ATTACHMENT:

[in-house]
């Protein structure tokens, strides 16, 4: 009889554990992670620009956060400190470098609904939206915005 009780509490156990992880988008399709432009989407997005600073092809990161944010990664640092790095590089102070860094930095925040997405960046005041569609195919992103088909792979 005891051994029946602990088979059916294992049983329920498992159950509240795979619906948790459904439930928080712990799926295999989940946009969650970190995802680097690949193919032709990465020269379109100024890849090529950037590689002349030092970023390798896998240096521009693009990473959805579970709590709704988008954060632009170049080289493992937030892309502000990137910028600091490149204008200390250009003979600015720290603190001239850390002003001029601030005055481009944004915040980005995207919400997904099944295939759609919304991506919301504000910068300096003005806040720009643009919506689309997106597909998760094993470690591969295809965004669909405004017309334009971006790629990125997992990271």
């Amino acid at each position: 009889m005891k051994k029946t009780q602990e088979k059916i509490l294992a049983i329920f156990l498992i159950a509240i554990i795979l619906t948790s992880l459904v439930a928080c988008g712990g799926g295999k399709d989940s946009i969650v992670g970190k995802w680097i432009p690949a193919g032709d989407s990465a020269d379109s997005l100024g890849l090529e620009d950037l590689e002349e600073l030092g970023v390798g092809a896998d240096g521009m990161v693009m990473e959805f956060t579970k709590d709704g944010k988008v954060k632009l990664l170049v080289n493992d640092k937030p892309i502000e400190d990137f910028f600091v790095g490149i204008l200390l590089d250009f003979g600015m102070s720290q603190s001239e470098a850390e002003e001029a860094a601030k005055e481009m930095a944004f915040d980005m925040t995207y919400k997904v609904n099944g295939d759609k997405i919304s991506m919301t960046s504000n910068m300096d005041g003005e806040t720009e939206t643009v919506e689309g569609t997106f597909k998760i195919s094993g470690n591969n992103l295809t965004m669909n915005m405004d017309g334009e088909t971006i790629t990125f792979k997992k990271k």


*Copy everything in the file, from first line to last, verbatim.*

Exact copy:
[in-house]
């Protein structure tokens, strides 16, 4: 009889554990992670620009956060400190470098609904939206915005 009780509490156990992880988008399709432009989407997005600073092809990161944010990664640092790095590089102070860094930095925040997405960046005041569609195919992103088909792979 005891051994029946602990088979059916294992049983329920498992159950509240795979619906948790459904439930928080712990799926295999989940946009969650970190995802680097690949193919032709990465020269379109100024890849090529950037590689002349030092970023390798896998240096521009693009990473959805579970709590709704988008954060632009170049080289493992937030892309502000990137910028600091490149204008200390250009003979600015720290603190001239850390002003001029601030005055481009944004915040980005995207919400997904099944295939759609919304991506919301504000910068300096003005806040720009643009919506689309997106597909998760094993470690591969295809965004669909405004017309334009971006790629990125997992990271």
């Amino acid at each position: 009889m005891k051994k029946t009780q602990e088979k059916i509490l294992a049983i329920f156990l498992i159950a509240i554990i795979l619906t948790s992880l459904v439930a928080c988008g712990g799926g295999k399709d989940s946009i969650v992670g970190k995802w680097i432009p690949a193919g032709d989407s990465a020269d379109s997005l100024g890849l090529e620009d950037l590689e002349e600073l030092g970023v390798g092809a896998d240096g521009m990161v693009m990473e959805f956060t579970k709590d709704g944010k988008v954060k632009l990664l170049v080289n493992d640092k937030p892309i502000e400190d990137f910028f600091v790095g490149i204008l200390l590089d250009f003979g600015m102070s720290q603190s001239e470098a850390e002003e001029a860094a601030k005055e481009m930095a944004f915040d980005m925040t995207y919400k997904v609904n099944g295939d759609k997405i919304s991506m919301t960046s504000n910068m300096d005041g003005e806040t720009e939206t643009v919506e689309g569609t997106f597909k998760i195919s094993g470690n591969n992103l295809t965004m669909n915005m405004d017309g334009e088909t971006i790629t990125f792979k997992k990271k």